at the conduct of the old ally. Both sides found expression
for their feelings in popular songs, in which they derided,
taunted and challenged each other in the rudest fashion.

In 1442, Zurich concluded a league with the Emperor, in
which the city promised, in return for his help, to support his
pretentions over the Aargau. At the same time, Frederic
refused to confirm the charters of the other Confederates, as

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was customary upon the accession of every new sovereign,
but came to Zurich in person to testify his friendship. The
Habsburg symbol, the peacock feather, was substituted in the
streets of Zurich for the white cross, which had generally
become the sign of the Confederation.

In 1443, the Confederates declared war against the mon-
strous combination of Austria-Zurich. At first there were short
skirmishes in which the Confederates were victorious. An
important battle was finally fought before the gates of the
city, at a chapel of St. Jacob, near the little stream of the Sihl.
The Confederates advanced upon Zurich from the direction
of Zug, and as they came out upon the height above the town,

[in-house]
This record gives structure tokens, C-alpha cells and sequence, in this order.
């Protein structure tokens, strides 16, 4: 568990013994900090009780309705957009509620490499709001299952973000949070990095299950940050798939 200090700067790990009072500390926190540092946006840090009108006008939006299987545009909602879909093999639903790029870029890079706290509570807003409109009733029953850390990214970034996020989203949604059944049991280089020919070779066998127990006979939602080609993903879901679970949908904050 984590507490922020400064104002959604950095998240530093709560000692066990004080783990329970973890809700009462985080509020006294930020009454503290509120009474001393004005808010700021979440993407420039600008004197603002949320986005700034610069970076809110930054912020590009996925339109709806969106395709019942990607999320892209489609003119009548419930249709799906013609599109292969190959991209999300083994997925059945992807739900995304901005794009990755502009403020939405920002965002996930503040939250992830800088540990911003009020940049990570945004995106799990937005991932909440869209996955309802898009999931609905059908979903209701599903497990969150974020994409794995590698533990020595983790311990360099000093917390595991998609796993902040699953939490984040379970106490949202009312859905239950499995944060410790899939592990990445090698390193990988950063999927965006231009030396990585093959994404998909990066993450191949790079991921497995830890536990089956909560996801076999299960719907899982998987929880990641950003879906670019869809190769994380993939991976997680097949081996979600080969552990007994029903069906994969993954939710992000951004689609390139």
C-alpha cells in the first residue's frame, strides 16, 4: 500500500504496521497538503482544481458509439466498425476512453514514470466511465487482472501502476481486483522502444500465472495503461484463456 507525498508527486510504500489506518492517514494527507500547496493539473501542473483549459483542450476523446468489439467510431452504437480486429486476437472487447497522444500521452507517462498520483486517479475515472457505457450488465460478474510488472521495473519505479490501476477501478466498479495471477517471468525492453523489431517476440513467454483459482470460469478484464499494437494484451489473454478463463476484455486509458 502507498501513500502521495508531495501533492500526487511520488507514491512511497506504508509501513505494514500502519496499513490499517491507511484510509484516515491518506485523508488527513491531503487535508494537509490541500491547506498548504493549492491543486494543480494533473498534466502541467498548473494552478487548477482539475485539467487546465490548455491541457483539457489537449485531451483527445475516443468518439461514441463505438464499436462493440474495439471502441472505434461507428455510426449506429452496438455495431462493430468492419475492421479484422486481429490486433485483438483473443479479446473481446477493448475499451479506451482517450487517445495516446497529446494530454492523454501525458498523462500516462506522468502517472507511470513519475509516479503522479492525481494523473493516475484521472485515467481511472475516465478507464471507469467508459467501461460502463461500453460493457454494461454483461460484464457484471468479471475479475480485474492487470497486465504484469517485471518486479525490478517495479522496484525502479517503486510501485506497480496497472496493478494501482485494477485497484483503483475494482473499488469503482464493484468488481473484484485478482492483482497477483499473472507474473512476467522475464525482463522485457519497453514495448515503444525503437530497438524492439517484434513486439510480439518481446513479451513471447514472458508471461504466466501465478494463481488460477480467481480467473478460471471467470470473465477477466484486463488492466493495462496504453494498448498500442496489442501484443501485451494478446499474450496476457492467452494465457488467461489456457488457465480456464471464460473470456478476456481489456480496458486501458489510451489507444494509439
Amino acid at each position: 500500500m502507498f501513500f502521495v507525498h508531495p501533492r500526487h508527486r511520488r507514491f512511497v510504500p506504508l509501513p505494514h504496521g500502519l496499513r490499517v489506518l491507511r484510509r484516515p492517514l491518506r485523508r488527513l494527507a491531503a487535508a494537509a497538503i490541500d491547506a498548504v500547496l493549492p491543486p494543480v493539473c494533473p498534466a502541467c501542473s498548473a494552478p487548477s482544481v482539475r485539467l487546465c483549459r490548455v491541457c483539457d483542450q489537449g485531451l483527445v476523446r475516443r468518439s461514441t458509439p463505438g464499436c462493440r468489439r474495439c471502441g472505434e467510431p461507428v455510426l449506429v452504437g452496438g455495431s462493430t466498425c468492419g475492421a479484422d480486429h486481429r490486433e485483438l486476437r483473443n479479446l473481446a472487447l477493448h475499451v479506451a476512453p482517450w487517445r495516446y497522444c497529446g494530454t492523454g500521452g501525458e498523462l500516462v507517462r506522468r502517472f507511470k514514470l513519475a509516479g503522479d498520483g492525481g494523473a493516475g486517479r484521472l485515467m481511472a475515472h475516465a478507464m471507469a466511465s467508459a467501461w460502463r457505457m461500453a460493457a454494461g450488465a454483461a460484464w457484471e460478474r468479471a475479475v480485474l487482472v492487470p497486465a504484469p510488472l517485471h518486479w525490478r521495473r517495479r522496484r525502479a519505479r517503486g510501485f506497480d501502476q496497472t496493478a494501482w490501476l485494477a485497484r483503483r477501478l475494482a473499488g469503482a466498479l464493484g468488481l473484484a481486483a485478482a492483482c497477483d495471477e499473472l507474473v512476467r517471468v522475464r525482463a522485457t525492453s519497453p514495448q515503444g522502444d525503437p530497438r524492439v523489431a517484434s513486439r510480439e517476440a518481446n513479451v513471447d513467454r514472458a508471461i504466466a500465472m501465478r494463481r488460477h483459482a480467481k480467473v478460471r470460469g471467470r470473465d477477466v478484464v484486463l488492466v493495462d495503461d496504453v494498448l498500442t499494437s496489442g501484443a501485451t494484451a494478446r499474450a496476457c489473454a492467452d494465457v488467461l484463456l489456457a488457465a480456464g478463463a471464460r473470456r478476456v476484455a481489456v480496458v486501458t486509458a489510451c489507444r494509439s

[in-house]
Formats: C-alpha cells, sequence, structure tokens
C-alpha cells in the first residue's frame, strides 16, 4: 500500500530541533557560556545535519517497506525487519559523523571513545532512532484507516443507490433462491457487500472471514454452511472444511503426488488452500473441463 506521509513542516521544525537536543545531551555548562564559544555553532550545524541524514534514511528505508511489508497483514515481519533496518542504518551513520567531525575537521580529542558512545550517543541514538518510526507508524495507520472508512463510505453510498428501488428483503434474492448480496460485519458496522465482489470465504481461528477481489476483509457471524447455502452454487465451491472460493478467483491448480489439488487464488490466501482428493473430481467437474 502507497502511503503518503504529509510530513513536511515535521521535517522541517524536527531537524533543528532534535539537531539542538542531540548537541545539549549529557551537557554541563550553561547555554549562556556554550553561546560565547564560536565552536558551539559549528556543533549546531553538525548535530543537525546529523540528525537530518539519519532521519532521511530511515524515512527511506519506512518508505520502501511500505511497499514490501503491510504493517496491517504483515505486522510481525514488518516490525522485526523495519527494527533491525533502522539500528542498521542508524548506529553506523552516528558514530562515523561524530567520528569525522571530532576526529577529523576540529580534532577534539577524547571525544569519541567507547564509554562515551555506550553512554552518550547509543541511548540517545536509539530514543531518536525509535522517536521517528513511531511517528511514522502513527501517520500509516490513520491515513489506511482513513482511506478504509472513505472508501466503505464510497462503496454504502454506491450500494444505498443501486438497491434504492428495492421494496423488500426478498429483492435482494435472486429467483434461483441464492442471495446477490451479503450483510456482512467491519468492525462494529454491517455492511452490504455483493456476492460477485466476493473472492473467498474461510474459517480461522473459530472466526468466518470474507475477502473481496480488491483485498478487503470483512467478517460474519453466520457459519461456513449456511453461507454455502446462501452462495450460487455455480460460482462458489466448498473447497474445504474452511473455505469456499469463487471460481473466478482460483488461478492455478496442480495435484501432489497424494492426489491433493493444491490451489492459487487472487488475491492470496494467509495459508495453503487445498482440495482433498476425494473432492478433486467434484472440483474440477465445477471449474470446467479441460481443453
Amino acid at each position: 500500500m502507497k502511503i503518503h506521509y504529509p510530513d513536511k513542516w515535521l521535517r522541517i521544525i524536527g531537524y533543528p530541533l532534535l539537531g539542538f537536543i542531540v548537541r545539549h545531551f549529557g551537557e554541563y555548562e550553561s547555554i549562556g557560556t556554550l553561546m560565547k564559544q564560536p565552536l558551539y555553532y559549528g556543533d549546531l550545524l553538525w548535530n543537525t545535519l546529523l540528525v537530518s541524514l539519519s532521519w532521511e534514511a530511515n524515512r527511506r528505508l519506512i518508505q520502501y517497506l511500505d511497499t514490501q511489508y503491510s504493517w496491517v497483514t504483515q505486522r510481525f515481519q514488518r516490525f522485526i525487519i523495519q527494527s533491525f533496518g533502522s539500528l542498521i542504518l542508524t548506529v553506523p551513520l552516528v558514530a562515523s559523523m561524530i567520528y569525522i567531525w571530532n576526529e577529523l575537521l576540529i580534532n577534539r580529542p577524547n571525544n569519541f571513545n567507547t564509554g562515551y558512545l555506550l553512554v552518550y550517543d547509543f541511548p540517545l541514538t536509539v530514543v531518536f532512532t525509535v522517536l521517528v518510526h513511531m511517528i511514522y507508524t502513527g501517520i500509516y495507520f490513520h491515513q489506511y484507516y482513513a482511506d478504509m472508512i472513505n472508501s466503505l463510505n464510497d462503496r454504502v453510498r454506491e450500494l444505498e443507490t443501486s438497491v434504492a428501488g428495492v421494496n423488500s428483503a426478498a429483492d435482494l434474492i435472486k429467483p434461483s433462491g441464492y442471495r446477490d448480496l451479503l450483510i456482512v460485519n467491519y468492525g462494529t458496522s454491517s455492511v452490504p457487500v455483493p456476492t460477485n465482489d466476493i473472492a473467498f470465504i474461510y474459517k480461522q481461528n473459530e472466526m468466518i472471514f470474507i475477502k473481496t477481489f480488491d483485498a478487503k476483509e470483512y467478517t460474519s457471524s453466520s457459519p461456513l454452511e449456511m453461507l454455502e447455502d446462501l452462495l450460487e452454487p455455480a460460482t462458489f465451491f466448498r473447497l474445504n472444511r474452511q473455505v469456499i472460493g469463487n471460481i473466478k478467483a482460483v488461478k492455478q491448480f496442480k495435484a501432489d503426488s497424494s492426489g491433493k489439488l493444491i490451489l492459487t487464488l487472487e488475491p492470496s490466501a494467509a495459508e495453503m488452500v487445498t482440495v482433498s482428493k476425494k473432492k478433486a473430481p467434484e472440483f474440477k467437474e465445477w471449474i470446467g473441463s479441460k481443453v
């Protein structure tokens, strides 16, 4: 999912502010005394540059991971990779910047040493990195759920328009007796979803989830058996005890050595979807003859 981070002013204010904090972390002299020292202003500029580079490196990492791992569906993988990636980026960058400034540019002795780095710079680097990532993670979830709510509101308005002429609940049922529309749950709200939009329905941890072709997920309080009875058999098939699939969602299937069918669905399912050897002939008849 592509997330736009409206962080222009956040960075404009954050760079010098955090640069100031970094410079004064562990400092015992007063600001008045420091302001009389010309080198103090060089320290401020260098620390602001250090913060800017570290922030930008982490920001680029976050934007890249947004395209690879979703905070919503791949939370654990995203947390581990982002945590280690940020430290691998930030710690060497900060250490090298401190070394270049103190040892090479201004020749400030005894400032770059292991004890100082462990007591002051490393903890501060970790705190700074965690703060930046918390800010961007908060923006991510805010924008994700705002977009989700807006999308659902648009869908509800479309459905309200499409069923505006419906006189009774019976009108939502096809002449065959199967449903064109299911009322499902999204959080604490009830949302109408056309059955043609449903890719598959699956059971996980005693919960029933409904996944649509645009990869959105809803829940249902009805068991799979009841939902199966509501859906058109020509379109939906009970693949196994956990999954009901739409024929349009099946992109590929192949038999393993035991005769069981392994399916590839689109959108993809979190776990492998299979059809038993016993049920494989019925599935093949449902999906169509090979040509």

they suddenly beheld the whole district spread out below them
like a map. It was determined to cut off by a flank move-
ment the hostile army which had ventured far out beyond the
walls into a great field. The plan succeeded admirably.
Caught in a trap, the townsmen and their Austrian allies
fought desperately, but were hopelessly defeated and thrown
back upon Zurich. A last stand was made at the bridge
over the Sihl, where Rudolf Stiissi, the Burgermeister, per-
ished in a vain attempt to stem the tide of the advancing Con-
federates. This victory was followed by a short truce, known
as the Bad Peace (Fauler Friede)^ because it was not kept by
either party. The Confederates upon one occasion stormed a
stronghold in Zurich territory, the Greifensee, and put the
whole garrison to the sword in the most treacherous and inhu-
man manner. Finally a regular siege was laid to Zurich itself,
the Confederates being determined to bring this wearisome and,
heretofore indecisive, war to a close. The city was strongly
fortified and ably defended, so that no definite result was
obtained, but the Austrian party bethought them of a means
by which the Confederate force might be diverted elsewhere,
and perhaps the whole Confederation eventually brought into